A Lot or a Little?
What you will—and won't—find in this TV show.
Positive messages about doing the right thing even if it isn't convenient, and trying to make people who commit crimes face consequences. Criminals do terrible things, but their actions are clearly presented as wrong.
Positive Role Models
Main character Charlie has flaws but is trying to do the morally correct thing, even when there's a lot at stake for her personally. Many of the guest characters are terrible role models and commit crimes.
Main character Charlie is a counterstereotypical assertive and brave female (and is also more crude and rough around the edges than leading ladies usually get to be). Benjamin Bratt, who's of Latino descent, plays a character who kills as part of his job and is pursuing Charlie. Episodes will highlight characters of diverse backgrounds, but then Charlie will move on.
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Violence & Scariness
Every episode starts with a murder/suspicious death. Strong on-camera violence, including shooting at close range and visible wounds and blood. A suicide scene that is somewhat comedic in tone. Lots of verbal hostility and threats. Plots include mature themes like domestic violence and child pornography.
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Sex, Romance & Nudity
Pilot episode has a scene including many photos of male anatomy. Plots include mentions of mature themes like domestic violence and child pornography.
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Many uses of "f--k." Charlie frequently talks about being able to detect "bulls--t." "D--k," "ass," "bitch," etc. Threats of physical harm and verbal hostility throughout.
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Products & Purchases
Alcohol brands, particularly beer, are featured throughout. Subway figures prominently in one episode.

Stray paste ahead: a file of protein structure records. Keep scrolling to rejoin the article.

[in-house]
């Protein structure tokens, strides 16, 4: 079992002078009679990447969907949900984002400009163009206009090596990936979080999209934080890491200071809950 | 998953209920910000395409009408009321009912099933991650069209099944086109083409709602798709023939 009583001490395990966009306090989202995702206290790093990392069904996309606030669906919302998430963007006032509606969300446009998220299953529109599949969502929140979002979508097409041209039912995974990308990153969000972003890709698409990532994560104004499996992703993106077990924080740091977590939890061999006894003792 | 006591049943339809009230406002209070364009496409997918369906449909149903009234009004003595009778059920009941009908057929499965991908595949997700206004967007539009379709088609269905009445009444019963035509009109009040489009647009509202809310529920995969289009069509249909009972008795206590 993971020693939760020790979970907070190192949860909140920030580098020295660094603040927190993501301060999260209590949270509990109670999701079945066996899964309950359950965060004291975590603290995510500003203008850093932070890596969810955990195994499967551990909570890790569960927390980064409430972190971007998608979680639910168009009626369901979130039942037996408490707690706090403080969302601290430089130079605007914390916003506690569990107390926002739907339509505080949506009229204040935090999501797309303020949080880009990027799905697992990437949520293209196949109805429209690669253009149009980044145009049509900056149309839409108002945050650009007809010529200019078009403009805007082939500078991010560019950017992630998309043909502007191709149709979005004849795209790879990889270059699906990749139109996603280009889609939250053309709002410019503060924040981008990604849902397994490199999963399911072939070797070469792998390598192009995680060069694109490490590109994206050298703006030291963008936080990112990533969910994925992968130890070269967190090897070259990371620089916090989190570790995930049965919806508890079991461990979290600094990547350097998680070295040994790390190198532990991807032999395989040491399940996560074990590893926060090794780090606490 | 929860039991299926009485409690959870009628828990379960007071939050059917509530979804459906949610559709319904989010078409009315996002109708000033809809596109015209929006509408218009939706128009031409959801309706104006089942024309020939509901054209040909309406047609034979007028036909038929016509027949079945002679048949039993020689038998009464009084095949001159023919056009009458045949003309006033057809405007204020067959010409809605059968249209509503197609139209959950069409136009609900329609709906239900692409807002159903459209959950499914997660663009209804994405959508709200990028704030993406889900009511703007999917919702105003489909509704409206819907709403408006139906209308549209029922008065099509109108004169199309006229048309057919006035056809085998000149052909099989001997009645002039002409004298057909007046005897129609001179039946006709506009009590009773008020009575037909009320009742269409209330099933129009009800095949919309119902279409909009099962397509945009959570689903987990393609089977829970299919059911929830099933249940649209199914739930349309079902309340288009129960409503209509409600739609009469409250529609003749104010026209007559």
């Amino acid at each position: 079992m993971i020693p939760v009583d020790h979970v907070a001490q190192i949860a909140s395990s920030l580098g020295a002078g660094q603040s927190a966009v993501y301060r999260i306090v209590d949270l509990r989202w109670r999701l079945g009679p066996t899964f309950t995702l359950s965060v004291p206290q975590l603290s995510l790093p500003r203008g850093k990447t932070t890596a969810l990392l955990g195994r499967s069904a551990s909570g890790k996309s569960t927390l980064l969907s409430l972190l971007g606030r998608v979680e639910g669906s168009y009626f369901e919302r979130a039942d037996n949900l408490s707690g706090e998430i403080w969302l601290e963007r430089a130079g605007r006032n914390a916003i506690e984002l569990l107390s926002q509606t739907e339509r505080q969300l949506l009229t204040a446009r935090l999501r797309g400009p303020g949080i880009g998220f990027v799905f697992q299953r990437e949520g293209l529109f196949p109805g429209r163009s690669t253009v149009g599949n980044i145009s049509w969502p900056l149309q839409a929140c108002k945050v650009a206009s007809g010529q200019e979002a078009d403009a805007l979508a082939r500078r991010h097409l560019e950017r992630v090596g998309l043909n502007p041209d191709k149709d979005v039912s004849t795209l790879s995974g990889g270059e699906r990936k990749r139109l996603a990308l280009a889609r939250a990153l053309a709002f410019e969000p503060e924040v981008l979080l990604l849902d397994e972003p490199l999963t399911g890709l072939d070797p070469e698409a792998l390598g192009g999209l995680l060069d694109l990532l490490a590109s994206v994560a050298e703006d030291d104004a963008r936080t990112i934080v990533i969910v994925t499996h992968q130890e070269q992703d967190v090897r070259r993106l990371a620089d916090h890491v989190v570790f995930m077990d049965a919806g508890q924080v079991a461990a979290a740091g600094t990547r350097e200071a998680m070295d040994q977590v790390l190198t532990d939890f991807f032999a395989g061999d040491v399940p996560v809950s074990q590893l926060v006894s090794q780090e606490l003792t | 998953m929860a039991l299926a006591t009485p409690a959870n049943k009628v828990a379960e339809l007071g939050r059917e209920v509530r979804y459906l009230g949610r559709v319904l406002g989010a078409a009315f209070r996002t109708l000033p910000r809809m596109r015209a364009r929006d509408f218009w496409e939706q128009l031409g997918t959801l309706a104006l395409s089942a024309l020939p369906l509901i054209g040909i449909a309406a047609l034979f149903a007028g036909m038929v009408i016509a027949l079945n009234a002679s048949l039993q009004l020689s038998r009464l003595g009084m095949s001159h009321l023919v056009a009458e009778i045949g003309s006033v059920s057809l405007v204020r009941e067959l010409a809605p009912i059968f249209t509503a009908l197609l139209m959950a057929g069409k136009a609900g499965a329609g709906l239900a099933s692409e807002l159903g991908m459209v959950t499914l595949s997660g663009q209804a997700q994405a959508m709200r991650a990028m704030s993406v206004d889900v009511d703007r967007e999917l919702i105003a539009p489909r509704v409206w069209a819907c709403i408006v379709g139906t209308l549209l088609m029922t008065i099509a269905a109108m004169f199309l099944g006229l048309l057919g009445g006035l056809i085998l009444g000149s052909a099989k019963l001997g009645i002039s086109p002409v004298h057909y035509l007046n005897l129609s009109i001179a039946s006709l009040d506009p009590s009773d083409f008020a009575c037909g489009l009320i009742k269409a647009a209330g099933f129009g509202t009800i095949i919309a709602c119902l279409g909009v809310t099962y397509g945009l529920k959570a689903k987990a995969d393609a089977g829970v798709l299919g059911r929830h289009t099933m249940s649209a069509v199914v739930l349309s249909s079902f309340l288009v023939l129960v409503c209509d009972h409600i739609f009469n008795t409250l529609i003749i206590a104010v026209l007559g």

Drinking, Drugs & Smoking
Charlie smokes and drinks frequently -- when we first meet her, she starts her day with a beer -- apparently without consequences. Other characters are shown drinking to excess, sometimes becoming violent when drunk. Charlie is shown driving under the influence. Many characters smoke cigarettes.
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Parents Need to Know
Parents need to know that Poker Face is a murder mystery drama created and directed by Rian Johnson (Knives Out) and starring Natasha Lyonne (Russian Doll) and a bevy of A-list guest stars. The series is great, and best suited for mature teens. Every episode starts with a murder/suspicious death that Lyonne's character, Charlie, unravels using her ability to detect "bulls--t." Violent murders take place with a variety of weapons. In the first episode, a character dies by suicide and the event is somewhat comedic in tone. Sexual content includes pictures of male anatomy, and plot lines include domestic violence and child pornography. Strong language is present throughout, including casual F-bombs and every other variety of curse words. Main character Charlie abuses alcohol and drives under the influence, and does not face consequences for either. Many other characters also drink to excess.
Is It Any Good?
While it may seem odd to call a show featuring heinous crimes and strong themes "fun," Poker Face is super entertaining. As in her Orange Is the New Black role, Lyonne plays an extremely likable blue-collar antihero with a heart of gold. The show has a similar structure to old-school crime series Columbo, where the murder is revealed to the audience at the beginning of each episode. So, each episode's plot is less about "whodunnit" and more about seeing how Charlie figures it out and tries to find justice. With 1970s styling, excellent guest star roles, and a hefty dose of tongue-in-cheek humor, Poker Face is a great watch after the kids go to bed.
Did we miss something on diversity?
Research shows a connection between kids' healthy self-esteem and positive portrayals in media. That's why we've added a new "Diverse Representations" section to our reviews that will be rolling out on an ongoing basis. You can help us help kids by suggesting a diversity update.